In The Penalty Box

AAA

DEFINITION of 'In The Penalty Box'

A phrase referring to a company whose stock has plummeted with no rebound in sight. A company in the penalty box is often one that has received some bad news, ensuring the future lethargy of its stock. An example of this is a drug company with a key drug that doesn't get FDA approval. These types of companies will often stay in the penalty box for a long period of time.



INVESTOPEDIA EXPLAINS 'In The Penalty Box'

The term "penalty box" comes from the sport of hockey. In hockey, when a player commits a rules infraction, he or she is put in the penalty box near the player's bench. For a designated period of time, typically two minutes, a player is out of action and his or her team must play shorthanded. As a result, most teams go on the defensive and aim only to stay even (prevent the opposition from scoring versus scoring themselves).

RELATED TERMS
  1. Undervalued

    A financial security or other type of investment that is selling ...
  2. Take A Bath

    A slang term referring to the situation of an investor who has ...
  3. Fire Sale

    Selling goods or assets at heavily discounted prices. Fire sale ...
  4. Bottom

    The lowest point or price reached by a financial security, commodity, ...
  5. Hockey Stick Bidding

    An anti-competitive bidding practice in which a market participant ...
  6. Analyst

    A financial professional who has expertise in evaluating investments ...
RELATED FAQS
  1. What happens to the fines collected by the Securities and Exchange Commission?

    When the Securities and Exchange Commission (SEC) enforces a civil action against a corporation or an individual found guilty ... Read Full Answer >>
  2. What does the underlying of a derivative refer to?

    A derivative security is a financial instrument in which the price of the derivative is dependent on its underlying asset. ... Read Full Answer >>
  3. What does it mean to take delivery of a derivative contract?

    When trading derivative contracts for options, a buyer or holder may have to take delivery of the underlying asset if the ... Read Full Answer >>
  4. What does the notional principal of a derivative contract refer to?

    The notional principal amount of a derivative refers to the nominal, or predetermined, value used to calculate payments made ... Read Full Answer >>
  5. How can derivatives be used for speculation?

    Derivative securities could be bought or sold to speculate on the future price of the underlying assets. Derivative securities' ... Read Full Answer >>
  6. What does it mean when I get a Fed margin call?

    Understanding fed margin calls and how they affect your trading account is part of investing basics. A margin account allows ... Read Full Answer >>
Related Articles
  1. Investing

    Earnings: Quality Means Everything

    It's quantity that generates all the hype, but there are more meaningful factors that gauge true performance.
  2. Trading Strategies

    When To Follow The Crowd And When To Lose It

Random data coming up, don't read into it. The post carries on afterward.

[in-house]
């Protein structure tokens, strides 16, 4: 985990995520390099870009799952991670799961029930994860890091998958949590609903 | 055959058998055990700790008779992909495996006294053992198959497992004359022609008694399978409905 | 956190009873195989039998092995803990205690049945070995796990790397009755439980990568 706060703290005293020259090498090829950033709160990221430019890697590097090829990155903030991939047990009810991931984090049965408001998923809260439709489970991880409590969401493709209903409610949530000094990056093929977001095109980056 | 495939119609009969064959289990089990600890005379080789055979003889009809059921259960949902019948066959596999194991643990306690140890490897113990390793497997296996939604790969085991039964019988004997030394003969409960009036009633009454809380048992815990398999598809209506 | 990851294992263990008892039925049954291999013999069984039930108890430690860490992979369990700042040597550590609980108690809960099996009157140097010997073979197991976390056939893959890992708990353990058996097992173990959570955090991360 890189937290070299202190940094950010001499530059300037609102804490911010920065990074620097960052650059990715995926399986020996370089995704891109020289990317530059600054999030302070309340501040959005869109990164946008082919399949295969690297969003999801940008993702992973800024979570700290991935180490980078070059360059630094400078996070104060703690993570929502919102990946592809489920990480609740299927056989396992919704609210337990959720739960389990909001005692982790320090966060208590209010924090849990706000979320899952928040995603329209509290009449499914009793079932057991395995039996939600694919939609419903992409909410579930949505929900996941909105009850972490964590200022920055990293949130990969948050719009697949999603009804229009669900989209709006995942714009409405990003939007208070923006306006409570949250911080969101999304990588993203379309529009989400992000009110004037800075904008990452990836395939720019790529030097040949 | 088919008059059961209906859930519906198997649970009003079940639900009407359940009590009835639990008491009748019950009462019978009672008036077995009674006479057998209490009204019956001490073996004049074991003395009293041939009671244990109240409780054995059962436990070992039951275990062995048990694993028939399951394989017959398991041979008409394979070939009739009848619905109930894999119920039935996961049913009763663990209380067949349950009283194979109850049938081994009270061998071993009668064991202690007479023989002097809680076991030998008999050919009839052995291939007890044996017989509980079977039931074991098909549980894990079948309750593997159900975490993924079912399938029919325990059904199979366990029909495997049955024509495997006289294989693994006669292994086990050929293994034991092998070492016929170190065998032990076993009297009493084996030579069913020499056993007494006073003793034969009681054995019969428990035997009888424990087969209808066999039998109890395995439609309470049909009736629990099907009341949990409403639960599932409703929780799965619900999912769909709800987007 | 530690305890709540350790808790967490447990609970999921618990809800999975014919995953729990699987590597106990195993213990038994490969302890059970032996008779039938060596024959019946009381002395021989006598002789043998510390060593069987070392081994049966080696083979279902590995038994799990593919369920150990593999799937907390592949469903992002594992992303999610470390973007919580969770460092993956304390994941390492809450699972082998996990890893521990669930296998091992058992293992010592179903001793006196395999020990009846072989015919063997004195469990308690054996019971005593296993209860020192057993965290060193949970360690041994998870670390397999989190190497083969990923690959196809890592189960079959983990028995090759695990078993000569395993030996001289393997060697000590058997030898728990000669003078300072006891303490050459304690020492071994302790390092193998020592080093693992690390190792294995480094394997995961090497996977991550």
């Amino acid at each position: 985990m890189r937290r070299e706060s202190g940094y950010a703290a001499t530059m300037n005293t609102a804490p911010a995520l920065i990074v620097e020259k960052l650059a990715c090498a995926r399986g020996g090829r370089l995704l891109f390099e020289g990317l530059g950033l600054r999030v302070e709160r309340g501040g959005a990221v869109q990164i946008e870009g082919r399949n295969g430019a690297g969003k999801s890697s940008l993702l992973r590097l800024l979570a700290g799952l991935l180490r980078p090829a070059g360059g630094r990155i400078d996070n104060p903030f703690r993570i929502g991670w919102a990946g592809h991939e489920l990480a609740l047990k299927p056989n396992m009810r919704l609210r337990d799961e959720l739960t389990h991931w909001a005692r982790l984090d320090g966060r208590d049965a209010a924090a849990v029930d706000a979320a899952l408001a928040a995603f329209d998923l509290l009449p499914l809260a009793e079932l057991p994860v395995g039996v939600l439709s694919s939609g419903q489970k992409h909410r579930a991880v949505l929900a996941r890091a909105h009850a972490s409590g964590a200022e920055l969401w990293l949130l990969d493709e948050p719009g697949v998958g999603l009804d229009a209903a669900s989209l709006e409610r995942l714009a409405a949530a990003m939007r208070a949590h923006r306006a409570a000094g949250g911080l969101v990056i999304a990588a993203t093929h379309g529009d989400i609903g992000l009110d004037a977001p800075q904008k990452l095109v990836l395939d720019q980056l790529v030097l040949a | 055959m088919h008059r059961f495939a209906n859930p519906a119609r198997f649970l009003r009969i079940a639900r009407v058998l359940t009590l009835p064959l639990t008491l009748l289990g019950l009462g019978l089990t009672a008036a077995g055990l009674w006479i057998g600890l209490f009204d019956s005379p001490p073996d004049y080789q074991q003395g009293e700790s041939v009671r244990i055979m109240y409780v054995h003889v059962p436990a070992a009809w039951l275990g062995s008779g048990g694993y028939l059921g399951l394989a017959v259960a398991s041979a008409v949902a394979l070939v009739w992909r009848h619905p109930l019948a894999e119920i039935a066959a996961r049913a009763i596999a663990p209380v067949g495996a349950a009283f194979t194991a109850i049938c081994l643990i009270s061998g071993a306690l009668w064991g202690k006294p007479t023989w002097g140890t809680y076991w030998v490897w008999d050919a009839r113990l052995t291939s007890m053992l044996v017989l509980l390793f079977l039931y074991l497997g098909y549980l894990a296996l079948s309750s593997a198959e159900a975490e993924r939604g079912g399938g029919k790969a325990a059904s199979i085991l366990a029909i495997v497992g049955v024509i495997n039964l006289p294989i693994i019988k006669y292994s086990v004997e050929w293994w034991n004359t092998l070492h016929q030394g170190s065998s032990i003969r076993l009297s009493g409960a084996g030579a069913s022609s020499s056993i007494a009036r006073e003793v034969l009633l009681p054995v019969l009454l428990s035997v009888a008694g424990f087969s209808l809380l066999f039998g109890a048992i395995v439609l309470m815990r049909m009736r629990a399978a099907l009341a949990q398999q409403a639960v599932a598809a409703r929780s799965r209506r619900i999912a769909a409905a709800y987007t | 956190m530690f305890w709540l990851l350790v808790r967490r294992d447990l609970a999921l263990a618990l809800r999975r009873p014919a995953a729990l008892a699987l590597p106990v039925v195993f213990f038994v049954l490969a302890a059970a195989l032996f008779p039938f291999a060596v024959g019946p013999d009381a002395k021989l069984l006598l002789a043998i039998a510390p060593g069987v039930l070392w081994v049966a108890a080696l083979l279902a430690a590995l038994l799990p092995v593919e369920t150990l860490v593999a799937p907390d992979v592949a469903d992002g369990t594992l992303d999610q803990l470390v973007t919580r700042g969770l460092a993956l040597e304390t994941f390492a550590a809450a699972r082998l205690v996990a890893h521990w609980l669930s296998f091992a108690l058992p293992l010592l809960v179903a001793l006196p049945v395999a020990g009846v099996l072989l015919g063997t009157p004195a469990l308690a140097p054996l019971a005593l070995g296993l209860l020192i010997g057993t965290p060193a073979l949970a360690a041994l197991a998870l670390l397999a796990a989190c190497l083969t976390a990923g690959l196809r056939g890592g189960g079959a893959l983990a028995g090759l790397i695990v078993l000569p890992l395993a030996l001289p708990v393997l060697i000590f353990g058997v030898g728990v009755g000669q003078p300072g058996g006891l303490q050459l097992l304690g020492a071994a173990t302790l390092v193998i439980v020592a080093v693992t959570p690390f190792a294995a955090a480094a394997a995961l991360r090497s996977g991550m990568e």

Our profits ultimately depend on the misfortune of other market players.
  3. Active Trading Fundamentals

    The Shiny Object Syndrome that Kills Trader Productivity

    People get distracted and, in their excitement, they end up trying to learn everything rather than focusing on the subject they had originally set out to learn.
  4. Investing Basics

    Understanding Open-End Funds

    An open-end fund is a type of mutual fund that does not limit the amount of shares it issues, but issues as many shares as investors are willing to buy.
  5. Investing Basics

    What is a Nominal Value?

    The nominal value of a security, such as a stock or bond, remains fixed for the duration of its life.
  6. Fundamental Analysis

    Calculating Future Value

    Future value is the value of an asset or cash at a specified date in the future that is equivalent in value to a specified sum today.
  7. Investing

    The Strong Dollar’s (Real) Toll On Tech Stocks

    A large portion of U.S. technology companies’ sales occur overseas, given the strong international business and consumer demand from many U.S. tech firms.
  8. Investing

    The Case For Stocks Today

    Last week, U.S. equities advanced with the S&P 500 Index notching new records. Investors are now getting nervous with rate and currency volatility spiking.
  9. Mutual Funds & ETFs

    Why You May Want To Be (And Stay) In Bonds

    Bonds are complicated, and it’s easy to feel intimidated or confused. Fortunately, you don’t need to be a numbers geek to be an informed investor.
  10. Trading Strategies

    How To Cover Your Bases After Making A Trade

    Follow up your trade entry with these time-tested risk management strategies.

You May Also Like

Hot Definitions
  1. Stop-Loss Order

    An order placed with a broker to sell a security when it reaches a certain price. A stop-loss order is designed to limit ...
  2. Covered Call

    An options strategy whereby an investor holds a long position in an asset and writes (sells) call options on that same asset ...
  3. Butterfly Spread

    A neutral option strategy combining bull and bear spreads. Butterfly spreads use four option contracts with the same expiration ...
  4. Unlevered Beta

    A type of metric that compares the risk of an unlevered company to the risk of the market. The unlevered beta is the beta ...
  5. Moving Average - MA

    A widely used indicator in technical analysis that helps smooth out price action by filtering out the “noise” from random ...
  6. Yield Curve

    A line that plots the interest rates, at a set point in time, of bonds having equal credit quality, but differing maturity ...
Trading Center